“Hey, Auggie, can I borrow some money?”
“If you want to splurge to impress a girl, use your own money. Or better yet, make mom and dad happy and bring her here.”
“We can’t do what we want to do here.”
“Ah. Say no more.”
“I get paid soon. I’ll pay you back.”
Auggie gave her a beer and sat at the table with her. “Dad got you again?”
She smiled. “He worked through Suzie.”
Auggie watched her scan through programs. She’d started out determined to channel the optimism of her older sister, but it drained away to just about zero, by now.
“I should just choose at random. I’m not good at any of it. I don’t want to do any of it.”
Auggie nudged the beer closer. She drank, a little ungraciously.
“It’s okay if you have a few false starts. You’re good at lots of things. You’ll find them.”
She sighed. “Sorry for being an ass.”
“Eh. Being an ass isn’t what you’re good at.”
She caught a whiff of cologne. “You have a date, too?”
“Suzie set me up with someone from work.”
“That’s never worked out for us before. But…” She waved.
“It makes her so happy, doesn’t it? That’s her real calling: matchmaker.”
Ed rode faster than was wise, eager to see Emma. She’d be waiting outside the hotel, Ed knew, in her dark brown coat, with a box of baking for Suzie. She would be wearing her silly, unfashionable dress, or the dark blue skirt. Those were clothes for special occasions, she’d explained, when Ed complimented the skirt. She worried that they weren’t appropriate, and Ed hadn’t figured out a way to suggest buying something less dowdy without hurting her feelings. She was all for individual style, but the idea of Emma in a cute, short dress that showed off her legs kept Ed up some nights.
She barely had time to say hello before Emma was looking toward the front desk, with all the subtlety of a dog hinting that it would like your steak, just if you weren’t going to need it. She was too shy to go into an unfamiliar shop without some coaxing, but for whatever reason sex was in the safe category. It took her by surprise. She would have thought she’d be shy.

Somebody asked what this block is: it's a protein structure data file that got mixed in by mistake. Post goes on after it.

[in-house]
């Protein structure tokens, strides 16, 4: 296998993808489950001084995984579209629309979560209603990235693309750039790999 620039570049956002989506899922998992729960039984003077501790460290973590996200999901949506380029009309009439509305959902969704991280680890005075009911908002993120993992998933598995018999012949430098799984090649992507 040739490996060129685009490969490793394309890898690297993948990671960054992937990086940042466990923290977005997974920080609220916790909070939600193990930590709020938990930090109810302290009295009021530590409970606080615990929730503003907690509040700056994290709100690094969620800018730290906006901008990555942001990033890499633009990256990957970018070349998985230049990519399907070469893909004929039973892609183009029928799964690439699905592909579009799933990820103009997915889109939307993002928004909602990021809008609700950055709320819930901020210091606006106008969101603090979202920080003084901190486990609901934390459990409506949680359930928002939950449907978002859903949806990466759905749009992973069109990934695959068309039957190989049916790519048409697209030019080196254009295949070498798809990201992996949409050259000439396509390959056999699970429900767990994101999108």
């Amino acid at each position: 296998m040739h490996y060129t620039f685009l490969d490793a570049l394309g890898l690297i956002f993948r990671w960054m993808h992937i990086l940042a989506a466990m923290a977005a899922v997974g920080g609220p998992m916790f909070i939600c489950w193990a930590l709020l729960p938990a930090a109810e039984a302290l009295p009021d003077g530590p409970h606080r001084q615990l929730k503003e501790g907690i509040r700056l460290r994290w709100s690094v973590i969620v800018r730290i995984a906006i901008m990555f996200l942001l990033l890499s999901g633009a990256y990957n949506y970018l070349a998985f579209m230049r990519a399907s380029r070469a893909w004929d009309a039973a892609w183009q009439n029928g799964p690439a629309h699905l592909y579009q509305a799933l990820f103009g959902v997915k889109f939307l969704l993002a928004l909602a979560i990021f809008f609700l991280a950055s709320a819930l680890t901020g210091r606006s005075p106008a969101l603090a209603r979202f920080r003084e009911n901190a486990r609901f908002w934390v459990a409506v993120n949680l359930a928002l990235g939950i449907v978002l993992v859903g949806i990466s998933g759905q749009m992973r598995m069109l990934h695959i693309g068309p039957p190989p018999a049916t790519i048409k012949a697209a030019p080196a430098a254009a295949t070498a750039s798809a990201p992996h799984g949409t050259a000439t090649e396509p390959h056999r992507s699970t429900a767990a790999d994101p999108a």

She was not shy. Ed had given up suggesting dinner first.
She cast a look over her shoulder, undressing in the light from the window. It was the dowdy dress today, and slid down to her feet with a whisper. Ed watched her reach behind her to unfasten her sturdy beige bra, that matched her sturdy beige underwear. It made her knees turn to water, all of it. She reached out to do it for her.
She climbed up onto the bed and knelt there, watching Ed.
“I brought snacks,” she said, lifting the bag.
“Do you want to eat first?” she asked.
Ed watched the blue fingers of light slide over her skin when she moved to brush her hair back. The bag fell from her hand.
They ate later, messily, in bed. She put on something for Em to watch, and her gaze was instantly captured by it. She didn’t talk about her family or home life. The curfew made Ed think that her parents must be that old fashioned kind of strict. It couldn’t be all that happy, if they wouldn’t even let Em watch movies. Maybe it was religious.
She kissed her shoulder and Em smiled, tearing her eyes away to look at her.
Ed waggled her eyebrows, getting a giggle out of her. She scooted down into the bed, still streaked with green, because Ed hadn’t had time to wipe her lipstick off. She never seemed to mind.
“I was wondering. Would you like to come to dinner?”